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Managerial: Accounting by Elizabeth Davis, Charles E. Davis

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7

ACTIVITY-BASED COSTING AND ACTIVITY-BASED MANAGEMENT

After studying this chapter, you should be able to meet the following learning objectives (LO).

  1. Classify activities as unit-level, batch-level, product-level, customer-level, or organization-level. (Unit 7.1)
  2. Calculate activity-based product costs. (Unit 7.2)
  3. Explain the difference between traditional product costs and activity-based product costs. (Unit 7.2)
  4. Distinguish between value-added and non-value-added activities. (Unit 7.3)
  5. Explain how information about activities can be used to make decisions. (Unit 7.3)

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The Pitch

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It was early in 2012, and C&C Sports' managers were reeling from the recently released operating results for 2011. Selling more award jackets than budgeted should have increased C&C's operating income, but that hadn't happened. Instead, costs had skyrocketed (see Chapter 6). Direct material and direct labor costs were part of the problem, but other production costs had come in much higher than expected.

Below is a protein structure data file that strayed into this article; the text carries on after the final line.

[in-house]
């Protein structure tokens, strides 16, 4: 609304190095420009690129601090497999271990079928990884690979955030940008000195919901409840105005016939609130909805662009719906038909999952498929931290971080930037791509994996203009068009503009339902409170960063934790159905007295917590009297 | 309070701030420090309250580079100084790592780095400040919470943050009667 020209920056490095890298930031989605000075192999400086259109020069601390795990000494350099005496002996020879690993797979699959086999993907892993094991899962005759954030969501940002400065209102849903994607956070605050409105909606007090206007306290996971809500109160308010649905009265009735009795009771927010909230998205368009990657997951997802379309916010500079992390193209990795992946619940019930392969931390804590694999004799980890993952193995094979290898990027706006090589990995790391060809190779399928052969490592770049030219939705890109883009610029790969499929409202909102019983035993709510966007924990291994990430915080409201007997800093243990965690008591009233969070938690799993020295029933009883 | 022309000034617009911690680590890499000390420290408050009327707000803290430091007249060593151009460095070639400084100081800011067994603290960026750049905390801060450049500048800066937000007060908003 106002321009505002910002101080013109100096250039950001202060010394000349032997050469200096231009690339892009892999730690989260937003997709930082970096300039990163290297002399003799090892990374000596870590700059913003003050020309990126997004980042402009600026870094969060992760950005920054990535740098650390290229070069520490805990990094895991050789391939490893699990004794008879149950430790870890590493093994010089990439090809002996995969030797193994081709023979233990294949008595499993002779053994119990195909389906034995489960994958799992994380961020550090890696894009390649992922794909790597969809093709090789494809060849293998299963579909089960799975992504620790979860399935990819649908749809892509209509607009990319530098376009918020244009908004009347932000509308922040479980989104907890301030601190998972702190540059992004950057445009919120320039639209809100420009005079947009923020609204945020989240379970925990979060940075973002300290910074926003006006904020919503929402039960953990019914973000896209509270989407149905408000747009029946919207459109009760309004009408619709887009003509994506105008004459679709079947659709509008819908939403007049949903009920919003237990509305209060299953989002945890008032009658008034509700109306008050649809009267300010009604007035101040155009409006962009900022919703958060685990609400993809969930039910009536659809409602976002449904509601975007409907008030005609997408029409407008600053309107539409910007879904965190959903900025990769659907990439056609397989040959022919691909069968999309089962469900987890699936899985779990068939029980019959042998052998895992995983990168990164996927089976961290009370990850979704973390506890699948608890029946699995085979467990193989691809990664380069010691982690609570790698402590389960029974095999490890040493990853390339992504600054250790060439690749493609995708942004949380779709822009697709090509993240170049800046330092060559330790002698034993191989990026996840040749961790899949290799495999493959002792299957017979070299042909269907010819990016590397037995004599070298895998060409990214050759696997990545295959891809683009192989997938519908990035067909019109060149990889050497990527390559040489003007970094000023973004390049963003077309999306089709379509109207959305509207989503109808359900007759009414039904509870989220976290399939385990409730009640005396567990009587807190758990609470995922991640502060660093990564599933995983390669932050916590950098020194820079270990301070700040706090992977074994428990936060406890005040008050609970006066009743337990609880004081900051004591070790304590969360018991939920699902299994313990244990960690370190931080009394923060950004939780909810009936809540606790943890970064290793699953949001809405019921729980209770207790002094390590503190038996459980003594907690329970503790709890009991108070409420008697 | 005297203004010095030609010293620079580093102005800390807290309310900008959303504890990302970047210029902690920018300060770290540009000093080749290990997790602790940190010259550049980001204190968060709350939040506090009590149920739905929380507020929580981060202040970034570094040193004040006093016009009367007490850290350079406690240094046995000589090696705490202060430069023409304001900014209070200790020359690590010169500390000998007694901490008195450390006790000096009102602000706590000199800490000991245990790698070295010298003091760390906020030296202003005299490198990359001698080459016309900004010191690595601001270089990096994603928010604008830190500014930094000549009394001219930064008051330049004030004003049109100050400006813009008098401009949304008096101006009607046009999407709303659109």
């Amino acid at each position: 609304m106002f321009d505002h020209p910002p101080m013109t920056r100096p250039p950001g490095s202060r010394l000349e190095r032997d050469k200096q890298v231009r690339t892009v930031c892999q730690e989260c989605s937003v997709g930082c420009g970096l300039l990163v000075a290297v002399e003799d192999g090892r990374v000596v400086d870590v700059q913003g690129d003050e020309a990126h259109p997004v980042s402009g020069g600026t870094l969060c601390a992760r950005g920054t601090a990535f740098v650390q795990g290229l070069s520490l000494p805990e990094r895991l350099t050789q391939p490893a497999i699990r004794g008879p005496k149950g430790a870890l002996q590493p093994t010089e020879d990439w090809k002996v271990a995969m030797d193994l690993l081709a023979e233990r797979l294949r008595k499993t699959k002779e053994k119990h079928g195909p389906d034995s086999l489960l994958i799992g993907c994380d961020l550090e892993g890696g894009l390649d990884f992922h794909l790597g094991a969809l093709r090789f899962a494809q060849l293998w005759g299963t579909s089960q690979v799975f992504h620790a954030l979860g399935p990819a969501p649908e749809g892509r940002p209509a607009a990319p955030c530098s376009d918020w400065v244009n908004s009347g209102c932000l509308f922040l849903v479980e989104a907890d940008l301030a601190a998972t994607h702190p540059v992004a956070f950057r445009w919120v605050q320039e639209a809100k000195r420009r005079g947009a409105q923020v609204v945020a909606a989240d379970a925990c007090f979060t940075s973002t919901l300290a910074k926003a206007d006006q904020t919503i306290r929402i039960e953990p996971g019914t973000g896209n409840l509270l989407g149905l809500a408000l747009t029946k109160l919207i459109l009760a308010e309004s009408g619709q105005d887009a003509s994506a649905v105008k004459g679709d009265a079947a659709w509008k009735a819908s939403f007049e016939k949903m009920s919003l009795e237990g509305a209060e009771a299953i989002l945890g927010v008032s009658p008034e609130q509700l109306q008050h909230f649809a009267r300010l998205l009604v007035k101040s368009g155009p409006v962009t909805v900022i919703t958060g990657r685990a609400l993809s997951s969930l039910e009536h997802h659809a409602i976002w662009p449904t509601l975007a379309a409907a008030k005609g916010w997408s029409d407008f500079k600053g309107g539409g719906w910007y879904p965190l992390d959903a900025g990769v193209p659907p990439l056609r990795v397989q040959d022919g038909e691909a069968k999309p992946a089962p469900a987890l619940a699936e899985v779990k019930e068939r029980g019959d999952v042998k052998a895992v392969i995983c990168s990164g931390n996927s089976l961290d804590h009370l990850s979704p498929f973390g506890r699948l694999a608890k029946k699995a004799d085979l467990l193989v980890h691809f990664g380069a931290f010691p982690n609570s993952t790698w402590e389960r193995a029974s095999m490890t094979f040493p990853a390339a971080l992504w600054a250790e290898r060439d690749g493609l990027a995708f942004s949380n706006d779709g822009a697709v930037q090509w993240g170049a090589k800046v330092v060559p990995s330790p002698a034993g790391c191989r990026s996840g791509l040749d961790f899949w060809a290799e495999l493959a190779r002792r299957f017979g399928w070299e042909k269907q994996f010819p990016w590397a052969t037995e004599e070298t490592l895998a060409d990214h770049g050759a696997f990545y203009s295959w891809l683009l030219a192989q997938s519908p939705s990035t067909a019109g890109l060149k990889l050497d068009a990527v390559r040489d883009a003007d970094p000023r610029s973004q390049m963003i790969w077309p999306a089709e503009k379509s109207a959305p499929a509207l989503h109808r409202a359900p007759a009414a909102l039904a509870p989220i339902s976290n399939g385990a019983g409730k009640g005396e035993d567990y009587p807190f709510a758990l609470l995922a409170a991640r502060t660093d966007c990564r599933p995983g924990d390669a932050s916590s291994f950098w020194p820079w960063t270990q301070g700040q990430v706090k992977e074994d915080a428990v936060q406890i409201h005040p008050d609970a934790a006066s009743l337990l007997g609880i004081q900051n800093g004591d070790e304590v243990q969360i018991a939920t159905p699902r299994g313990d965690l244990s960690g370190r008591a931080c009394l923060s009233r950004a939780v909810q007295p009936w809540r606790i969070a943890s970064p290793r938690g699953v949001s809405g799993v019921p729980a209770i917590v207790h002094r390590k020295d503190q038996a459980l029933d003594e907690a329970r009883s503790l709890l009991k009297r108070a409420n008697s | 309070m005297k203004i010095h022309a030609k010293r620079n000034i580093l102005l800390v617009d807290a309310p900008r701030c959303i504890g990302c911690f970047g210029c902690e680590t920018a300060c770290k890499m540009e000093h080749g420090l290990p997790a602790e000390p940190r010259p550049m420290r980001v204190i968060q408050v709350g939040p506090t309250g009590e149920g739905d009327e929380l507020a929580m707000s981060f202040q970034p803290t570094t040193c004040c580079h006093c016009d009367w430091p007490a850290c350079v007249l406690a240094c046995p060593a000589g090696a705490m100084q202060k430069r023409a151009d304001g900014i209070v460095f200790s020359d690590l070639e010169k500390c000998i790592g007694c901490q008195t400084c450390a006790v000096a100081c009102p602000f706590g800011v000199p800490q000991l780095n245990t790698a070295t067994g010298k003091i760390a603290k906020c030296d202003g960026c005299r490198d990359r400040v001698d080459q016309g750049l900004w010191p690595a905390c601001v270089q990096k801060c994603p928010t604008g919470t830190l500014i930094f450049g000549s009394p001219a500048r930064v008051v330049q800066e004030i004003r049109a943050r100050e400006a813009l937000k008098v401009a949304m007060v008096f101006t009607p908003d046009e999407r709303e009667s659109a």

George Douglas, CEO, called a meeting of upper management to discuss the unexpected results. “We've never missed budgeted income by this much,” said Douglas. “I am more convinced than ever that we don't understand what it costs to make our products,” CFO Claire Elliot replied. “You're right,” Penny Townsley, ...

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